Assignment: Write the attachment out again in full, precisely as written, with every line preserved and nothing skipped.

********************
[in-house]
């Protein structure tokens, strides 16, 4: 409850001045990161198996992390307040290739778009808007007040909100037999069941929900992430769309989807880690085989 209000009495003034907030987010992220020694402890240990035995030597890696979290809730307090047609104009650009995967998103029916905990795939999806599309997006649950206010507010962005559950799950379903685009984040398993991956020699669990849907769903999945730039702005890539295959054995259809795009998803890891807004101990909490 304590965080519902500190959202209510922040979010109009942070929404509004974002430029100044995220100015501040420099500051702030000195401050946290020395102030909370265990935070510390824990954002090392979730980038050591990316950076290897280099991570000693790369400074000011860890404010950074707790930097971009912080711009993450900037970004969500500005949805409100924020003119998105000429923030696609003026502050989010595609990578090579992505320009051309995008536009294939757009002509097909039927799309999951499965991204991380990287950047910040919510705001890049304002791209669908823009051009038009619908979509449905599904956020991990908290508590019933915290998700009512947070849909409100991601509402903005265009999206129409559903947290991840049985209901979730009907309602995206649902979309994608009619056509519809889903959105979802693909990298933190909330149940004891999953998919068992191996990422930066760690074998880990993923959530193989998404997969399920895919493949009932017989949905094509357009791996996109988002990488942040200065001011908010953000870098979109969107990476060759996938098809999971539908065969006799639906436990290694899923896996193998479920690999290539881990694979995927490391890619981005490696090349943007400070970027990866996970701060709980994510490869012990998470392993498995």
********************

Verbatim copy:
[in-house]
């Protein structure tokens, strides 16, 4: 409850001045990161198996992390307040290739778009808007007040909100037999069941929900992430769309989807880690085989 209000009495003034907030987010992220020694402890240990035995030597890696979290809730307090047609104009650009995967998103029916905990795939999806599309997006649950206010507010962005559950799950379903685009984040398993991956020699669990849907769903999945730039702005890539295959054995259809795009998803890891807004101990909490 304590965080519902500190959202209510922040979010109009942070929404509004974002430029100044995220100015501040420099500051702030000195401050946290020395102030909370265990935070510390824990954002090392979730980038050591990316950076290897280099991570000693790369400074000011860890404010950074707790930097971009912080711009993450900037970004969500500005949805409100924020003119998105000429923030696609003026502050989010595609990578090579992505320009051309995008536009294939757009002509097909039927799309999951499965991204991380990287950047910040919510705001890049304002791209669908823009051009038009619908979509449905599904956020991990908290508590019933915290998700009512947070849909409100991601509402903005265009999206129409559903947290991840049985209901979730009907309602995206649902979309994608009619056509519809889903959105979802693909990298933190909330149940004891999953998919068992191996990422930066760690074998880990993923959530193989998404997969399920895919493949009932017989949905094509357009791996996109988002990488942040200065001011908010953000870098979109969107990476060759996938098809999971539908065969006799639906436990290694899923896996193998479920690999290539881990694979995927490391890619981005490696090349943007400070970027990866996970701060709980994510490869012990998470392993498995």